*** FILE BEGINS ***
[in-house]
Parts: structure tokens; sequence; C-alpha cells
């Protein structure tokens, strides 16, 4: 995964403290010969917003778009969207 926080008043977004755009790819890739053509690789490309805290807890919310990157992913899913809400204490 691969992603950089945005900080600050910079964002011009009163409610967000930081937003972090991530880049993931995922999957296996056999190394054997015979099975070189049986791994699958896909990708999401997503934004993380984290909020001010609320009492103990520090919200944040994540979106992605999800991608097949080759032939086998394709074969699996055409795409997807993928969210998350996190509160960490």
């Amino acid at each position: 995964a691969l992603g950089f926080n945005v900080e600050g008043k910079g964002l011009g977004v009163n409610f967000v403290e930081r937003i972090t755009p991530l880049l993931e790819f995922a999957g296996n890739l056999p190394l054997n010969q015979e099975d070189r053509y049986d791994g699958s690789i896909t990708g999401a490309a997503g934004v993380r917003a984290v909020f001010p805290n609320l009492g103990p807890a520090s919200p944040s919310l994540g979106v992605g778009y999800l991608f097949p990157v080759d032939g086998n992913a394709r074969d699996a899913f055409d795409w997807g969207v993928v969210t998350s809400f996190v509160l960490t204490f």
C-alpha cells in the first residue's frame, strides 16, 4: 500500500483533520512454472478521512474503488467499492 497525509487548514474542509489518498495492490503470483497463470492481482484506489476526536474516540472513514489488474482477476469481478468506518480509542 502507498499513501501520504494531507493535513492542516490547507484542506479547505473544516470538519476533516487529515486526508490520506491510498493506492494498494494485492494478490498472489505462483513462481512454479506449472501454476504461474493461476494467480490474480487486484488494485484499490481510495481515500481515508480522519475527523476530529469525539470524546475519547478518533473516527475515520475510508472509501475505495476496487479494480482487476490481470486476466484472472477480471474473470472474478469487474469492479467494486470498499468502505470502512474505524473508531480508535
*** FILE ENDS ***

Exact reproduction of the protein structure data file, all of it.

[in-house]
Parts: structure tokens; sequence; C-alpha cells
């Protein structure tokens, strides 16, 4: 995964403290010969917003778009969207 926080008043977004755009790819890739053509690789490309805290807890919310990157992913899913809400204490 691969992603950089945005900080600050910079964002011009009163409610967000930081937003972090991530880049993931995922999957296996056999190394054997015979099975070189049986791994699958896909990708999401997503934004993380984290909020001010609320009492103990520090919200944040994540979106992605999800991608097949080759032939086998394709074969699996055409795409997807993928969210998350996190509160960490």
């Amino acid at each position: 995964a691969l992603g950089f926080n945005v900080e600050g008043k910079g964002l011009g977004v009163n409610f967000v403290e930081r937003i972090t755009p991530l880049l993931e790819f995922a999957g296996n890739l056999p190394l054997n010969q015979e099975d070189r053509y049986d791994g699958s690789i896909t990708g999401a490309a997503g934004v993380r917003a984290v909020f001010p805290n609320l009492g103990p807890a520090s919200p944040s919310l994540g979106v992605g778009y999800l991608f097949p990157v080759d032939g086998n992913a394709r074969d699996a899913f055409d795409w997807g969207v993928v969210t998350s809400f996190v509160l960490t204490f």
C-alpha cells in the first residue's frame, strides 16, 4: 500500500483533520512454472478521512474503488467499492 497525509487548514474542509489518498495492490503470483497463470492481482484506489476526536474516540472513514489488474482477476469481478468506518480509542 502507498499513501501520504494531507493535513492542516490547507484542506479547505473544516470538519476533516487529515486526508490520506491510498493506492494498494494485492494478490498472489505462483513462481512454479506449472501454476504461474493461476494467480490474480487486484488494485484499490481510495481515500481515508480522519475527523476530529469525539470524546475519547478518533473516527475515520475510508472509501475505495476496487479494480482487476490481470486476466484472472477480471474473470472474478469487474469492479467494486470498499468502505470502512474505524473508531480508535